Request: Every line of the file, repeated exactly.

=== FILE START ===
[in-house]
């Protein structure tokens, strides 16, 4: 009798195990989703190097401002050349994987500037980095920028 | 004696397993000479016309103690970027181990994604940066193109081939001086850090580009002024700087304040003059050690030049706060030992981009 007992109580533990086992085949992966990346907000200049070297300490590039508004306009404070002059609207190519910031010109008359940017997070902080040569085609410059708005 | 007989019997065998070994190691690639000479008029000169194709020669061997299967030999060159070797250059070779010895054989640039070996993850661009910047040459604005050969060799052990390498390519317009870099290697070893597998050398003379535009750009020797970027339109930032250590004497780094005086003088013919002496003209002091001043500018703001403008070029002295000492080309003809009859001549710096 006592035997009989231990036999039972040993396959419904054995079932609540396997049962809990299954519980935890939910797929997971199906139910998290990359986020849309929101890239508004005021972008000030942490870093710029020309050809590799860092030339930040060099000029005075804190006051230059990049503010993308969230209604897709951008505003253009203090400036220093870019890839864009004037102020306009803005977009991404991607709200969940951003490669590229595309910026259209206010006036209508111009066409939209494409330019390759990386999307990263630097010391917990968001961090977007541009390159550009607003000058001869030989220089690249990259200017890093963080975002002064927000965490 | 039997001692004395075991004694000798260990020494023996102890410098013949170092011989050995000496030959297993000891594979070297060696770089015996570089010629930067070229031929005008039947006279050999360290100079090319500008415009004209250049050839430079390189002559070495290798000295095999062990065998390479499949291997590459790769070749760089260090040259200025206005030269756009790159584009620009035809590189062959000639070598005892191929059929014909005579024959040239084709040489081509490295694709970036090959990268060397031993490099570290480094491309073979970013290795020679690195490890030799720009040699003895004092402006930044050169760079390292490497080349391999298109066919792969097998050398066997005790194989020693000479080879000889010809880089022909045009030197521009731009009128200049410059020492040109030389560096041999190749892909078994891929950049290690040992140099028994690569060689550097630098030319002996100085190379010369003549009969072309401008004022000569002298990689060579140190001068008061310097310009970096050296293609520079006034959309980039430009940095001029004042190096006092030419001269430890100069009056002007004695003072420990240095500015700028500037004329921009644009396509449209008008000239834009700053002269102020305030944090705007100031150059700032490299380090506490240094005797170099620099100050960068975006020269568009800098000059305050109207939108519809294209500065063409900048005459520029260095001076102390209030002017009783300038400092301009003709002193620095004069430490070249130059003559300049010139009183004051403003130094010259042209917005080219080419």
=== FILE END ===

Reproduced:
[in-house]
């Protein structure tokens, strides 16, 4: 009798195990989703190097401002050349994987500037980095920028 | 004696397993000479016309103690970027181990994604940066193109081939001086850090580009002024700087304040003059050690030049706060030992981009 007992109580533990086992085949992966990346907000200049070297300490590039508004306009404070002059609207190519910031010109008359940017997070902080040569085609410059708005 | 007989019997065998070994190691690639000479008029000169194709020669061997299967030999060159070797250059070779010895054989640039070996993850661009910047040459604005050969060799052990390498390519317009870099290697070893597998050398003379535009750009020797970027339109930032250590004497780094005086003088013919002496003209002091001043500018703001403008070029002295000492080309003809009859001549710096 006592035997009989231990036999039972040993396959419904054995079932609540396997049962809990299954519980935890939910797929997971199906139910998290990359986020849309929101890239508004005021972008000030942490870093710029020309050809590799860092030339930040060099000029005075804190006051230059990049503010993308969230209604897709951008505003253009203090400036220093870019890839864009004037102020306009803005977009991404991607709200969940951003490669590229595309910026259209206010006036209508111009066409939209494409330019390759990386999307990263630097010391917990968001961090977007541009390159550009607003000058001869030989220089690249990259200017890093963080975002002064927000965490 | 039997001692004395075991004694000798260990020494023996102890410098013949170092011989050995000496030959297993000891594979070297060696770089015996570089010629930067070229031929005008039947006279050999360290100079090319500008415009004209250049050839430079390189002559070495290798000295095999062990065998390479499949291997590459790769070749760089260090040259200025206005030269756009790159584009620009035809590189062959000639070598005892191929059929014909005579024959040239084709040489081509490295694709970036090959990268060397031993490099570290480094491309073979970013290795020679690195490890030799720009040699003895004092402006930044050169760079390292490497080349391999298109066919792969097998050398066997005790194989020693000479080879000889010809880089022909045009030197521009731009009128200049410059020492040109030389560096041999190749892909078994891929950049290690040992140099028994690569060689550097630098030319002996100085190379010369003549009969072309401008004022000569002298990689060579140190001068008061310097310009970096050296293609520079006034959309980039430009940095001029004042190096006092030419001269430890100069009056002007004695003072420990240095500015700028500037004329921009644009396509449209008008000239834009700053002269102020305030944090705007100031150059700032490299380090506490240094005797170099620099100050960068975006020269568009800098000059305050109207939108519809294209500065063409900048005459520029260095001076102390209030002017009783300038400092301009003709002193620095004069430490070249130059003559300049010139009183004051403003130094010259042209917005080219080419």